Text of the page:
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The phrase “flat is the new up” became a mantra in recent years when it came to assessing newsstand sales. Well, as core fashion titles, women’s service books and men’s magazines have almost universally posted declines in their single-copy sales in the first half of 2008, how does “less down is the new up” sound?
To wit, Hachette Filipacchi Media’s Tom Masterson, senior vice president for consumer marketing and manufacturing, pointed out that, while Elle’s newsstand was down 6.3 percent in the first six months, “many of Elle’s competitors decreased more.”
That’s true — Vogue was down nearly 15 percent, though it still outsells Elle on the newsstand by an average of about 50,000 copies monthly; Harper’s Bazaar fell 8.3 percent, and W, which gets the vast majority of sales through subscription, was down 10 percent.
Or take Shape, which was down about 10 percent overall on the newsstand in the first half, but still averaged higher total sales than the troubled fitness category in general. (Self had the dubious honor of being less down, but is still smaller; Shape has beefed up its distribution at checkout and added 17,000 pockets nationwide.)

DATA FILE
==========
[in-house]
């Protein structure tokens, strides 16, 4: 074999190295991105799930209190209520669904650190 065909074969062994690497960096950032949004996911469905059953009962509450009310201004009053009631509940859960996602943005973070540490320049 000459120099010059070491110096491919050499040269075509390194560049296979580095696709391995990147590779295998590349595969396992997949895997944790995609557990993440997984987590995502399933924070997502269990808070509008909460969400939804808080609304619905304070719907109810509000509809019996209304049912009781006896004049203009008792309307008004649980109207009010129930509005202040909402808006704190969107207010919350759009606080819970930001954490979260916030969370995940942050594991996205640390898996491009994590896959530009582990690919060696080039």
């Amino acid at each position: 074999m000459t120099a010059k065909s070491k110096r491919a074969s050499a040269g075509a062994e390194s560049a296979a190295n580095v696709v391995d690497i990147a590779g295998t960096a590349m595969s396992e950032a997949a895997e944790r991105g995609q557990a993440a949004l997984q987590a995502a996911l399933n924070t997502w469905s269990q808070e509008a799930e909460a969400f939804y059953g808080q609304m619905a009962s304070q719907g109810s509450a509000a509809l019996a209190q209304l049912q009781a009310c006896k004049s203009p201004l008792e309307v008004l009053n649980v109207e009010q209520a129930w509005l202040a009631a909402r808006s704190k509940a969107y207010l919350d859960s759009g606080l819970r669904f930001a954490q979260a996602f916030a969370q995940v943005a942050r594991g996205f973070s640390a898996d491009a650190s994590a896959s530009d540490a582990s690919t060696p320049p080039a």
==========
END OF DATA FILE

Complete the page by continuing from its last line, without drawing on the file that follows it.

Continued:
Growing market share might be the last remaining competitive advantage in an environment where nearly every editor in chief is seeing the kind of declines that once would have gotten them fired. The long-standing expectation that a healthy magazine is one that sees successive growth on the newsstand is in question — you can’t exactly fire everyone.
Whether the change is cyclical (uncertain economic times that include high gas prices, fewer supermarket trips and less disposable income) or secular (consumer behavior is undergoing a fundamental change away from newsstand, or from print magazines themselves) depends on whom you ask. Editors and publishers would have it be the former.
“I don’t think newsstand softness is systemic to magazines, but rather systemic to the economy,” said O, The Oprah Magazine publisher Jill Seelig.
But some advertisers and observers are beginning to wonder whether the second diagnosis is upon us. As consumers’ attention fractures, spoiled by choice and easy digital access, the culture and entertainment industries already have adjusted their expectations, counting smaller sales numbers than ever as blockbusters. The magazine industry might be falling prey to the same tectonic shift.
Several magazines, such as Glamour and Marie Claire, have seen disappointing sales for several periods in a row, even when the economy was flush, suggesting more of an overall move away from big women’s titles. (Perhaps in reaction, Glamour unveiled a redesign this month.) Even newsstand stalwart Cosmopolitan dropped 6 percent in this period, a difference of more than 100,000 copies, after essentially flat newsstand sales since 2004.